"I have never been exposed to people who wanted to kill innocent, unarmed
people, no concept of the kind of people who would ever hunt survivors. If I had
known, I would have laid my body over 13-year-old Naomi," the 26/11 survivor
"She was the same age as my own daughter back at home. I would have not
hesitated to give my life. I opted to cover my friend Michael, who I assumed was
playing dead in the clearing by our table. I had no idea that Michael had
sustained three additional bullet wounds," Ragsdale said.
The shooting began again, she said in a court room amid pin-drop silence.
"The attackers were coming table to table to execute any survivors. Alan told us
to play dead, but I could not. We lay there waiting for the shooter to arrive. I
remembered not feeling a person, not a being coming towards me, but the void of
life, the absence of life walking closer. I waited for it to turn the corner,"
"My heart broke when I saw it. It was just a boy, a boy who held the same
physique as my older son," she said referring to the terrorist.
"I wondered if he had ever been told, told and held by his mother how much he
was loved. His fear was palpable in his posture, timid stride, but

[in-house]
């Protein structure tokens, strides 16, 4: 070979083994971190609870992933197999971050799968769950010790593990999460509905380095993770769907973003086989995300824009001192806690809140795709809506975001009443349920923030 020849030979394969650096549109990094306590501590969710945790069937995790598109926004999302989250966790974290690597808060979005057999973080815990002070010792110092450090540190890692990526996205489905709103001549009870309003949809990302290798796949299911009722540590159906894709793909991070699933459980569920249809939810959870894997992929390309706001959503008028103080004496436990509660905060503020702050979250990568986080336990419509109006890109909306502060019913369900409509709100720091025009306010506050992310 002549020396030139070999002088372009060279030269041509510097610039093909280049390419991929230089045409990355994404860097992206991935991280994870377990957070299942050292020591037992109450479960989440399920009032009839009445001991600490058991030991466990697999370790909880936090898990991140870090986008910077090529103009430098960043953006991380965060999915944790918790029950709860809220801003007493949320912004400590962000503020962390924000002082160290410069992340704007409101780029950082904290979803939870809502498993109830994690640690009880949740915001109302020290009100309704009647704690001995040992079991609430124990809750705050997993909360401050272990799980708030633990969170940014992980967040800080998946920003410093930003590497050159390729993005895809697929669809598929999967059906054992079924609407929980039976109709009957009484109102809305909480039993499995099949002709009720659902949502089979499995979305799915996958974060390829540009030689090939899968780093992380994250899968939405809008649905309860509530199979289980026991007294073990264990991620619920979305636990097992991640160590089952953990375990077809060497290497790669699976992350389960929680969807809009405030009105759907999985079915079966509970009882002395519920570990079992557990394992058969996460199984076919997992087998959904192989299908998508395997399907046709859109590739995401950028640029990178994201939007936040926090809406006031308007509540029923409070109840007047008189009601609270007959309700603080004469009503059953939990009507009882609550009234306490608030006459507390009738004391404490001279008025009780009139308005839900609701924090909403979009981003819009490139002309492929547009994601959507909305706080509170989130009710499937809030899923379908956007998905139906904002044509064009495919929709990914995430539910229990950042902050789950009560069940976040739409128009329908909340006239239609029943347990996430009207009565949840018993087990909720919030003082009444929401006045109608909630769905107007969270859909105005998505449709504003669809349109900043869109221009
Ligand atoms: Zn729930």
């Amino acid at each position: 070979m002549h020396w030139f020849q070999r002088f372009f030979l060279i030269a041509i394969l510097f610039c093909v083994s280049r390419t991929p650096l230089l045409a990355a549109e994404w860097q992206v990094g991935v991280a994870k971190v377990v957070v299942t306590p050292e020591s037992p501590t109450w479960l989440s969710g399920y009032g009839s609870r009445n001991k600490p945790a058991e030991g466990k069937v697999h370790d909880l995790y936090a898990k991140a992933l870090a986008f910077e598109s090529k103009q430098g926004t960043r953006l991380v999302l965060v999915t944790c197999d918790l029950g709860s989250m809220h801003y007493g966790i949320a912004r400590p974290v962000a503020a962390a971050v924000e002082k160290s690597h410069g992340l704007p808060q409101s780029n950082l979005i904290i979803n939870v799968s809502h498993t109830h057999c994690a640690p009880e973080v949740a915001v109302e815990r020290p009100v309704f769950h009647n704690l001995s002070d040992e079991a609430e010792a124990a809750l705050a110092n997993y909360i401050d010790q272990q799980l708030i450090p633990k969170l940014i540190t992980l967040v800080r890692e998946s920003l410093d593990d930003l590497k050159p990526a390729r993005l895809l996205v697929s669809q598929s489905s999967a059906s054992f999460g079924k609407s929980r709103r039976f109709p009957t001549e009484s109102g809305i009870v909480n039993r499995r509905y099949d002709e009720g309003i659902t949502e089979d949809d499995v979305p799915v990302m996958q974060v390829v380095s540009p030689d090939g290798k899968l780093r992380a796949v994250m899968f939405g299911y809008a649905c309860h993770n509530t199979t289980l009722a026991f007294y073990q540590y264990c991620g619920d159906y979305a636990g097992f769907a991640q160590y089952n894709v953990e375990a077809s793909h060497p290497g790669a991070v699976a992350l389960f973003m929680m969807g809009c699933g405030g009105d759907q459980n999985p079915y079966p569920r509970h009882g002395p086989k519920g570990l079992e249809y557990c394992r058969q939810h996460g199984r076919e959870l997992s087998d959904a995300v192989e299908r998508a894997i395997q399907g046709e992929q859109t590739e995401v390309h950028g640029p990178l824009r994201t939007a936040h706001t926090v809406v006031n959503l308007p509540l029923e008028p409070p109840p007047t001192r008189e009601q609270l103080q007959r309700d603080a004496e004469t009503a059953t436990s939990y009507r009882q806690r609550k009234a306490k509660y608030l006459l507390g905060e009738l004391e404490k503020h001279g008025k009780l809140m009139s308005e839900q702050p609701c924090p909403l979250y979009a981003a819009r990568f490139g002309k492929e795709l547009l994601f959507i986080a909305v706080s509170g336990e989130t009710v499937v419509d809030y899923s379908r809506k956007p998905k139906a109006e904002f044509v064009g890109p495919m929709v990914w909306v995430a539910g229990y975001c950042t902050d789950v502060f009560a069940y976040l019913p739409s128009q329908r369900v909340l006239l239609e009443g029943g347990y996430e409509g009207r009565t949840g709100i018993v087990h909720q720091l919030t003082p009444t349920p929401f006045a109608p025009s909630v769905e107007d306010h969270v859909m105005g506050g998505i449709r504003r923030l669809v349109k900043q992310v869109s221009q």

unexplainable, because he held the fire power against defenseless diners,"
"I laid my head down before he saw me. There was only one thought in my mind and
heart. If I live, I'll be fine. If I die, I'll be fine. There's a rat-a-tat-tat,
and the bullet struck me. One, two, three. In actuality, it was one bullet," she
said recounting her experience.
"The bullet entered above my heart, travelled along my spinal column, passing
through my stomach cavity, nicking my stomach, and finally exiting out the top
of my thigh. The length of the scar measures nearly three feet. The impact
knocked me out," she recounted.
"While unconscious, the young man emptied his gun into my friends. I awoke to
hear Naomi take her last breath. I lifted my head, and I saw the carnage of war
in a place where moments before friends and families were enjoying their meals,"
Ragsdale said as she tried to control her tears.
Ragsdale told Headley in court that she was not revengeful and would not send or
train anyone to kill him for the crime he committed four years ago.
"I didn't bring home terrorism. I brought home the power of love, forgiveness,
and joy. My work is blessed by this scar. It validates the need for us to
actively and universally engage in teaching of peace, forgiveness, and love. It
inspires others to release themselves from the anchors of their darkest
moments," she told Headley in the court room.
"I don't know you. I know you only from the testimony in this courtroom. In this
light and understanding, I would not kill you, nor would I send other people to
kill you, nor would I train others, nor would I come back in 30 years and attack
an arbitrary location in Pakistan to kill innocent people as retribution for
your actions," Ragsdale told the terrorist, who appeared to be emotionless and
was looking to the ground.